MADISON, WI – More than 110,000 Wisconsin residents have already requested absentee ballots or voted absentee in the clerk’s office for the June 5 recall election, according to the Government Accountability Board.
As of midday today, at least 113,558 absentee ballots had been issued by Wisconsin’s local election officials who track them using the Statewide Voter Registration System (SVRS). Just over one-third of municipalities track absentee ballots in SVRS, including all the state’s large cities.
To give that number some context, a total of 68,000 absentee ballots were tracked in SVRS for the May 8 recall primary. Also, there were 230,744 absentee ballots cast in the November 2010 General Election for Governor. As many as 75 percent of all absentee ballots are typically cast in the clerk’s office, with the remainder being delivered by mail.
“The numbers of absentee voters continues to grow,” said Kevin J. Kennedy, director and general counsel of the G.A.B. “There could be many reasons – voter enthusiasm and convenience, plus necessity for those who will be on vacation or away from home as the school year is coming to an end.”
In-person absentee voting in the clerk’s office runs through 5 p.m. or the close of business on Friday, June 1, whichever is later. Some clerks are offering extended hours to handle demand. Voters can find their local clerk’s office address and phone number on Voter Public Access: vpa.wi.gov.
Elections Division Administrator Nat Robinson said the G.A.B. has received reports from clerks that a few people who come in to vote are confused about the difference between Wisconsin’s practice of in-person absentee voting and true early voting offered in other states.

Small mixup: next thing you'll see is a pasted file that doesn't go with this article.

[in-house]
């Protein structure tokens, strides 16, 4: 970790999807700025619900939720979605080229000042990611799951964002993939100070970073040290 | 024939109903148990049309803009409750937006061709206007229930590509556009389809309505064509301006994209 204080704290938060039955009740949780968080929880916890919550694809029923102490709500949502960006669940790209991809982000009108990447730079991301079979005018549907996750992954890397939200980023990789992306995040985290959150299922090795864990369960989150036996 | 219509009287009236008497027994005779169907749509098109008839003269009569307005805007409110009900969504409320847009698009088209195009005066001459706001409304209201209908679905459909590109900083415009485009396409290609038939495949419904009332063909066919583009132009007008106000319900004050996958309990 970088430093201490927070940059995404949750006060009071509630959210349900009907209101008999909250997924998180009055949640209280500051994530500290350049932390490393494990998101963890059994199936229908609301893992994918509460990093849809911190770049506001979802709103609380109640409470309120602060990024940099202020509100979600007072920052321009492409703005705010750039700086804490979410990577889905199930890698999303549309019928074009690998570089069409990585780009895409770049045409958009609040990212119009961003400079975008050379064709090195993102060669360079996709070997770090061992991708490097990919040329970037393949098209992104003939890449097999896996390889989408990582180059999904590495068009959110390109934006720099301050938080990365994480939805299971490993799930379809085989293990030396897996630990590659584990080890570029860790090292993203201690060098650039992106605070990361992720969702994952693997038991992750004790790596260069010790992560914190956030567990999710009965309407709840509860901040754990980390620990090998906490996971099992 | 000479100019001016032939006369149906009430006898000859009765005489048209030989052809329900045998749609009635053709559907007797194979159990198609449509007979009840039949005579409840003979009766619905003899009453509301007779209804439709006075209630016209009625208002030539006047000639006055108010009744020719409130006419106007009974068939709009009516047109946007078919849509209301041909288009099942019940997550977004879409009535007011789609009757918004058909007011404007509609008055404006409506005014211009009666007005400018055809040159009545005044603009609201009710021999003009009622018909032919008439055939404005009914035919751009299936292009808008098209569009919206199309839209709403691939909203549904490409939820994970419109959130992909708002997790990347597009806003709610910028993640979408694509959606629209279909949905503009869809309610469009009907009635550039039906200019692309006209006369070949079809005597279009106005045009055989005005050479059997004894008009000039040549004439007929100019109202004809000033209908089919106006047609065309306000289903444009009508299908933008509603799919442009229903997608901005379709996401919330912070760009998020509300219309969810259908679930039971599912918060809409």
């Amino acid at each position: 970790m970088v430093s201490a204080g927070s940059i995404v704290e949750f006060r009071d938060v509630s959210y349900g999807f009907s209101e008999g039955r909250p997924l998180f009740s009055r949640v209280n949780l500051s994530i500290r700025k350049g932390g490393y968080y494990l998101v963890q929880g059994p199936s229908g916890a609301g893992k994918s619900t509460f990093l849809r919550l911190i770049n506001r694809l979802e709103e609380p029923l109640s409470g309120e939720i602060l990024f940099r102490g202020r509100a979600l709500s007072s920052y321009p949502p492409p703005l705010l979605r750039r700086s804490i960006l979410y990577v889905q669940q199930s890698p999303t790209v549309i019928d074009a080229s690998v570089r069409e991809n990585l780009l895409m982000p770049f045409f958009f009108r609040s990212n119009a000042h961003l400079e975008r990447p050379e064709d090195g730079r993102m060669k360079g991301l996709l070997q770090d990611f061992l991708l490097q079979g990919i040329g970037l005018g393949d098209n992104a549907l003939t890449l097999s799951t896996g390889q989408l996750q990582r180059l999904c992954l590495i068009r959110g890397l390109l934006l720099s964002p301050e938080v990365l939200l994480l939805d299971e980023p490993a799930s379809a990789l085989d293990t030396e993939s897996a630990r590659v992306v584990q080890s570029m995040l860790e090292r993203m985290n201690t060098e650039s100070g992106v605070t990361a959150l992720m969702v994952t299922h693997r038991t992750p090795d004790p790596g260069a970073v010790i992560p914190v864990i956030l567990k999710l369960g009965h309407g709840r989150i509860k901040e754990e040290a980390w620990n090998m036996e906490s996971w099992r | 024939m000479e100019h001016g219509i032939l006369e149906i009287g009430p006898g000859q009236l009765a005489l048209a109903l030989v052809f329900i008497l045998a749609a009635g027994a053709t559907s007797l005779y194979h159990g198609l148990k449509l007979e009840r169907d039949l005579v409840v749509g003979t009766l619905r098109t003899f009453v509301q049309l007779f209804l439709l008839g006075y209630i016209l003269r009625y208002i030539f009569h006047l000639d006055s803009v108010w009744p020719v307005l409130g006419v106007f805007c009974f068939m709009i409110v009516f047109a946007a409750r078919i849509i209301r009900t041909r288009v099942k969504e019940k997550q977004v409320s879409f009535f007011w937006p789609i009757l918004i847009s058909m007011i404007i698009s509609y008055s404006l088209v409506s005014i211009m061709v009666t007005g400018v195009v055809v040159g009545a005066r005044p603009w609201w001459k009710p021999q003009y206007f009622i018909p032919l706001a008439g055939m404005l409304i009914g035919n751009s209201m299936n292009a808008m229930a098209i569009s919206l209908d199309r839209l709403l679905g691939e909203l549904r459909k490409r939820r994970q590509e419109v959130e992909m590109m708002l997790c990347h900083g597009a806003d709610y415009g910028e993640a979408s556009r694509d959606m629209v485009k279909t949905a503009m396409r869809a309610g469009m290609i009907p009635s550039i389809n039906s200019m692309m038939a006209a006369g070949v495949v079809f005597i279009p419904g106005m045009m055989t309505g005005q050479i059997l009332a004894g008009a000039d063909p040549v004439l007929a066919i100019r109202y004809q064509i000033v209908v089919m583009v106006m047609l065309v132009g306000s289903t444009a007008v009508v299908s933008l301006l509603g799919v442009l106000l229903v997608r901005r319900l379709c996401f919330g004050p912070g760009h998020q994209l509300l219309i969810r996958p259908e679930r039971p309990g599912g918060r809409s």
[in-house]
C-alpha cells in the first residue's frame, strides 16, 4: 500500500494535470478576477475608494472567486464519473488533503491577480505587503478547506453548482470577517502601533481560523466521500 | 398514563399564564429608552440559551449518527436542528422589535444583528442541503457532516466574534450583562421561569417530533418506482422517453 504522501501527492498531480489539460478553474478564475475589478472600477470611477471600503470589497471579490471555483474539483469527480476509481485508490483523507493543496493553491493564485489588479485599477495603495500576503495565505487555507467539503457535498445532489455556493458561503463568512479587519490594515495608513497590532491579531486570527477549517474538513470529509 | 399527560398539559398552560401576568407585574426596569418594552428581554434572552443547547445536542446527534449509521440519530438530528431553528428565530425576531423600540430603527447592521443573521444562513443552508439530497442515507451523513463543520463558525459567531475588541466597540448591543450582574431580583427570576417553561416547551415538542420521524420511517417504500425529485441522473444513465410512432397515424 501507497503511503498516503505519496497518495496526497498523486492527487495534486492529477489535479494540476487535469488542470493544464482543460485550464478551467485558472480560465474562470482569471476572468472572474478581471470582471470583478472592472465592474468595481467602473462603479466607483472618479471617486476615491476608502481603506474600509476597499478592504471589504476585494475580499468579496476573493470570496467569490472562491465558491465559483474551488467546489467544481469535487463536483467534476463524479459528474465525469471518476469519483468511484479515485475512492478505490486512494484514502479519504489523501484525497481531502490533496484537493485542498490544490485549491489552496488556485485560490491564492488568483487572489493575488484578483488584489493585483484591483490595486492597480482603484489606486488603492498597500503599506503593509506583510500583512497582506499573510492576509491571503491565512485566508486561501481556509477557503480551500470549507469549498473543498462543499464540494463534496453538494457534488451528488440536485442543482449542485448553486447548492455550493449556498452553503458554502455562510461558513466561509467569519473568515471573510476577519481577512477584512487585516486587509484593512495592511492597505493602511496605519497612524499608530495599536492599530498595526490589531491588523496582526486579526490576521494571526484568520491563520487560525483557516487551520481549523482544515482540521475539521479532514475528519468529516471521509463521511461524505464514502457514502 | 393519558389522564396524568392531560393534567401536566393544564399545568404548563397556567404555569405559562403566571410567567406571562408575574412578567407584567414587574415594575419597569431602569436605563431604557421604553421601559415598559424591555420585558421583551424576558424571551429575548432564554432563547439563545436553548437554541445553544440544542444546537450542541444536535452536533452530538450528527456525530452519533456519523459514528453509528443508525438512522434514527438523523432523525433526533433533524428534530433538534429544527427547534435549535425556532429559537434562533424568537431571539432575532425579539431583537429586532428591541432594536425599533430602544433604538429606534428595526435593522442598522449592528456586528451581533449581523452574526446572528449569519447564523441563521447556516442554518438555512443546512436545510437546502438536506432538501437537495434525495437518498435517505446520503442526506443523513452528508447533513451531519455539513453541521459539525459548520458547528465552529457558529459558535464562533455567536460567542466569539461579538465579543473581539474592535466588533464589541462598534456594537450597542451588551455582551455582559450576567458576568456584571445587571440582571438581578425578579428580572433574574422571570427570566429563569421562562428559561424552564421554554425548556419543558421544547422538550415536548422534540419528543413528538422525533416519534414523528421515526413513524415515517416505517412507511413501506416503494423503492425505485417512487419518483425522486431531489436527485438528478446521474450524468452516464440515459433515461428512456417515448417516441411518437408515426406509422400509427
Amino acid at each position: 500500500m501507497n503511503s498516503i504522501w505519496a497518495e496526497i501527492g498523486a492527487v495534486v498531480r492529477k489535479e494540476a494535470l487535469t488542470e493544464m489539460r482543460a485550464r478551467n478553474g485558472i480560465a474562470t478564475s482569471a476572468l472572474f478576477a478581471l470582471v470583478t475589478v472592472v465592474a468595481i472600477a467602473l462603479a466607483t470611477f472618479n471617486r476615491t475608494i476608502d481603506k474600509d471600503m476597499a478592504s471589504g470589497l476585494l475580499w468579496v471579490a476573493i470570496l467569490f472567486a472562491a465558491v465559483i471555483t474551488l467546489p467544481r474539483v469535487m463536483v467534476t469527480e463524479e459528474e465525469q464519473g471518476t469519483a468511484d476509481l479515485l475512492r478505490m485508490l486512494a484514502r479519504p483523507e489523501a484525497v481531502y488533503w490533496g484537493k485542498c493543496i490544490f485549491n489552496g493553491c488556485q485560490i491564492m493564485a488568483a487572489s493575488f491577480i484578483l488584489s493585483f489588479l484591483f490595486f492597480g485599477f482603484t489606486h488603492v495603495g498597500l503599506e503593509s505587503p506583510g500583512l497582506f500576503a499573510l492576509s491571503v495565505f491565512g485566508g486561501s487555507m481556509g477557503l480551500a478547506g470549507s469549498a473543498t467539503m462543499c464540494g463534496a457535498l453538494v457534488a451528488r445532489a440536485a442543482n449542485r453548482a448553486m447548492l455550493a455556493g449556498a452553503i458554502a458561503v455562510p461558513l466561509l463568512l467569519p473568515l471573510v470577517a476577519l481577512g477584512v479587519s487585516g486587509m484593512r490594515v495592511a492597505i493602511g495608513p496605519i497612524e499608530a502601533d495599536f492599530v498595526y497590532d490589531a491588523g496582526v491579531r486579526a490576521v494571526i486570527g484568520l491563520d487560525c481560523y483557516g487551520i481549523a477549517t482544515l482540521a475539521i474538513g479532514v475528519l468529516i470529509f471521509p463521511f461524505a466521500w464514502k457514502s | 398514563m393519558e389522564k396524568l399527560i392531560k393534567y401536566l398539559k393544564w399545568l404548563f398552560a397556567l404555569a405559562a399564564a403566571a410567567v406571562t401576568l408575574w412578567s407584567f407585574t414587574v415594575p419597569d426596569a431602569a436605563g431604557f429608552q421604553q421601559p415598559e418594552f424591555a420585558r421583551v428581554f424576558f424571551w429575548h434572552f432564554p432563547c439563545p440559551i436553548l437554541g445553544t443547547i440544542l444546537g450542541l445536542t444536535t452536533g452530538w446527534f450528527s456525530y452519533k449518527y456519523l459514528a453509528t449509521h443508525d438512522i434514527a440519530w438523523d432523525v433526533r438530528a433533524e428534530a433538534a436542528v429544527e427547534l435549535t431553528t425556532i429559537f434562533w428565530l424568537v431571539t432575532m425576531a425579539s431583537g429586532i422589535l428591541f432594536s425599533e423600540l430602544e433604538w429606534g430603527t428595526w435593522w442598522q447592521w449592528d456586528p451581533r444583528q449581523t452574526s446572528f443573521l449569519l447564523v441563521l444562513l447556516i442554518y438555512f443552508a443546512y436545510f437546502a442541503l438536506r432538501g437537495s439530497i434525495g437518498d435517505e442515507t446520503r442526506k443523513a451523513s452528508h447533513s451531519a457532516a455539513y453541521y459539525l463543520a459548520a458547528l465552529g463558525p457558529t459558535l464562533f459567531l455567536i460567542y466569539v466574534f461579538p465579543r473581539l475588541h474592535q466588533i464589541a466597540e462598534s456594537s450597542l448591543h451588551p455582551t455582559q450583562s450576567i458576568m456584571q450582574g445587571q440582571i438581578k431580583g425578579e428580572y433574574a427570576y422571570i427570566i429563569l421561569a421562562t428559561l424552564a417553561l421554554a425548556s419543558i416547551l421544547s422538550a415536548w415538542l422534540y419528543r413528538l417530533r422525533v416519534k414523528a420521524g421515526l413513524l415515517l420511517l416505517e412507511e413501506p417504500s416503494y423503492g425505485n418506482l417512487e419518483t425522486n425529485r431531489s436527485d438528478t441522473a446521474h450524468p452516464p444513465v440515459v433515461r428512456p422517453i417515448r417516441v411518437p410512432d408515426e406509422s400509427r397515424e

“Some people who vote in the clerk’s office expect to be able to put their ballot into a tabulating machine or a ballot box,” Robinson said. “Under Wisconsin law, these ballots must be put into sealed certificate envelopes and sent to the polling place or a central count location on Election Day, where they will be opened and tabulated by election inspectors.”
Mailed absentee ballots must be postmarked by Election Day, and must be received by the clerk by 4 p.m. the Friday after the election.
Kennedy noted that there is a popular misperception that absentee ballots are not counted unless an election is close. “Every absentee ballot that has been properly cast will be counted,” Kennedy said.
Because of the popularity of absentee voting, many political parties, committees and interest groups mail out absentee ballot applications to voters they believe will support their candidates. The G.A.B. and municipal clerks around the state continue to receive complaints about these mailers because they contain political messages. But a bigger problem is that some mailers may have an incorrect address for the clerk’s office where they need to be sent, which could delay or prevent a voter from receiving an absentee ballot.
The deadline for clerks to receive a request for an absentee ballot by mail is 5 p.m. Thursday, May 31. Voters who request an absentee ballot using a flier they received in the mail should double check the clerk’s mailing address in the event of an error, Kennedy said.
In an age of social media where some people share pictures online of everyday things they do, Kennedy issued a reminder that voters should not take pictures of their completed ballots, let alone post them Facebook or Twitter. Under Wisconsin’s election fraud law, it is a Class I felony to intentionally show your marked ballot to any person. “Don’t tweet your ballot,” he said.
Reid Magney, public information officer, 608-267-7887
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